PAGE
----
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Found 2 results

  1. Hello, This is my first post on the forums and after lurking for a while I've come across a subject that has been spoken around the forums quite a bit but never in a very specific way.(Or perhaps it has and I just completely missed it. If this is the case feel free to post a link to such a post.) I'd like to start a topic regarding the techniques and grinding setups of the medieval period(Early or Late) to see if anyone has any information or perhaps would be inclined to share personal theories of how metal weapons/tools we're grinded in this timeframe. To be more specific, I'm very interested in understanding how long blades we're grinded on those huge water-powered sandstone grinding wheels found in europe. I myself have recently started making quite a long sword myself, and because of my fear of ruining it on my belt grinder, I decided to rough grind it by filing and draw-filing (after forging it as close to finish as possible) and although I love using files, after heat-treating the blade the files are no longer a suitable option to make the final grind on the sword. This made me stop and think, perhaps historically because of how large-scale sword production was, rough grinding a sword with a file was a luxury not available to the grinder user of the period, and on top of that once the sword is hardened and tempered there's no point ruining files trying to finish it like that. Why not just cut out the files entirely and develop the skill to use a grinder effectively from rough grind to finish. And that brings me here to this topic today. I'd like to learn (if possible as this knowledge may not be available) how exactly a skilled grinder in the medieval period would rough grind and finish grind a sword, what techniques would he use differently for a hollow grind versus a diamond cross-section and how he would hold it steady. Based on sparse images of grinding in the medieval period in addition to a few images of renaissance era grinding and so forth, as well as testing myself on how to grind a long blade only on my belt grinders wheel section I will illustrate my own theory on how a sword would be grinded, whether diamond cross-section or hollow-grinded. Following my theory will be questions on what I simply have no idea about regarding this subject. So here goes just gonna list them off one by one, So for a diamond cross section, the sword would have to be grinded vertically up and down the grinding wheel very carefully in a straight line and not follow the curvature of the wheel so as not to develop any shallow spots where the sword is held to the wheel for too long. I believe this would be the same method whether for rough grinding or finish grinding, as long as the blade doesn't get too hot on the finishing (but since grinding wheels of the time have water troughs I doubt it ever gets too hot) Hollow grind cross-section or concave would require the blade to be pushed side to side horizontally on the wheel until enough of a concave shape is acquired. Whether this was done for finish grinding AND rough grinding I'm not sure. I've seen people say that for heat treating it's best to keep it diamond in cross-section, then grind it into a hollow grind shape afterwards. Also I'm unsure when grinding this way if it is preferable to grind the top bevel (in the bottom illustration as 1.) or the bottom bevel (number 2.) on the grinding wheel. Perhaps one of them is more stable than the other? I've no clue. Finally after the finish grinding is complete the edge must be grinded as well. Although there are many different edges found on surviving medieval swords I will try to illustrate the three types I know and how I think they we're made. For hollow grind and appleseed edges, I believe they we're made horizontally on the wheel. Whereas for a straight flat grind edge I believe would have been done vertically on the wheel. Then I believe the blade would be clamped and polished on a bench of some kind thereafter with some form of gritty substance on a rag, brought to a desired shine or buffed on a water powered polishing grinder and assembled with it's corresponding parts for final sale/use. That is as far as I know, how grinding would be done for this specific period, please do correct any faults or misconceptions in my theory. Now for what I really have no clue on; 1. Did they free-hand grind these long blades or did they use a jig? I'm not sure how much force a gigantic grinding wheel spun by waterpower has, but I'm assuming it must have some bite to it. If it indeed does, how would the user keep the blade stable enough in their hands to grind clean bevels? Does anyone believe with practice one can have enough stability to get the job done, or are there any photos/evidence of jigs being used? 2. Is there any images or evidence of blades being handles vertically on these grinding wheels? Although my drawn examples have worked for me to work a diamond cross-sectioned blade vertically on the wheel, I have yet to see any evidence of it being done this way. Images of grinding swords are rare but so far I've only seen blades held horizontally or at a diagonal. This makes me wonder if it simply wasn't held vertically. (This might be vertical, but it looks diagonally placed on the wheel to me. I can't ask the artist to explain in detail what he meant unfortunately.) 3. Lastly, I believe I've read somewhere on the forums how the blade could be held on the thighs of the user to stabilize it for grinding on the wheel. Can anyone confirm this or am I just making stuff up at this point. If you've made it this far I thank you for giving my post a read. If you have any ideas or theories please do reply, I'm keen on knowing more about how grinding was done historically. Likewise any corrections are appreciated. Best regards, Spencer Farrell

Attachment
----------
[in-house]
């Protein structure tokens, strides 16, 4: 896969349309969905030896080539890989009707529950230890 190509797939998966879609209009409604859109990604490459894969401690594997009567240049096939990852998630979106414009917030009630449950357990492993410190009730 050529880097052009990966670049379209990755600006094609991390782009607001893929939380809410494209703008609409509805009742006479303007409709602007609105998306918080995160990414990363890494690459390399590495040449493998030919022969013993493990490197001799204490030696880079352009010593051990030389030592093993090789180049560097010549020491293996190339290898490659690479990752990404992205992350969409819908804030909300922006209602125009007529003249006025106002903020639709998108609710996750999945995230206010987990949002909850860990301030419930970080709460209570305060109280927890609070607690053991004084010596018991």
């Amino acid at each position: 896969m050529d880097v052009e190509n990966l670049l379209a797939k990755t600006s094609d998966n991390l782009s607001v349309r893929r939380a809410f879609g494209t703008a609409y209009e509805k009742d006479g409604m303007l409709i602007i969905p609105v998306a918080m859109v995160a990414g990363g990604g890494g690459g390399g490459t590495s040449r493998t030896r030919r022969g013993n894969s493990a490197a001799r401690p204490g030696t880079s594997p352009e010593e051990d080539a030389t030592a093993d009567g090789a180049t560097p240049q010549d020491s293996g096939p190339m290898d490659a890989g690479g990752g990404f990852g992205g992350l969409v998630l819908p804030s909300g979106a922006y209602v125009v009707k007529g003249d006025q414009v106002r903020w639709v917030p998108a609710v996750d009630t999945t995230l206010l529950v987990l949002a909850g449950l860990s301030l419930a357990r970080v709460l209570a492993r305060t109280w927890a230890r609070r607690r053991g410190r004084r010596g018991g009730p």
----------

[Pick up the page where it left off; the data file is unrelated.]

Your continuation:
2. Today I spent a couple of hours practicing Vine Filework. I Have a set of fittings that I am going to put this on and haven't done this one in a while. So I decided to practice it before I totally screw up a perfectly good knife. I thought I'd share this with folks in case anyone is interested. Most filework patterns have about 4-6 steps (other than layout), and can be reduced down to 4, when you consider that some steps are identical to one another, just on opposite sides of the work piece. I use a method Duane Dushane has in his video with a 2" square piece of 1/8" thick brass bar and number the sides 1-4. Then each side gets step 1, sides 2,3,4 get step 2, side 3 & 4 get step 3 and 4 is when you finish. You can keep this handy thing around to help you remember the process, or you can finish all the sides as a practice piece. If it doesn't work out well, simply grind the faces down and start over. Step 1 is cutting the lobes in on each side. Step 2 is cutting the thorns in. Step 3 is starting to remove the excess and create the curves. Step 4 is smoothing out the curves, sharpening up the thorns and generally cleaning up the shape. After a sanding to 600 and buff (red & green) I blacken the whole thing and lightly scrape the top with 9 micron paper to see where I am at. This still needs a little work on a couple of thorns and some curves.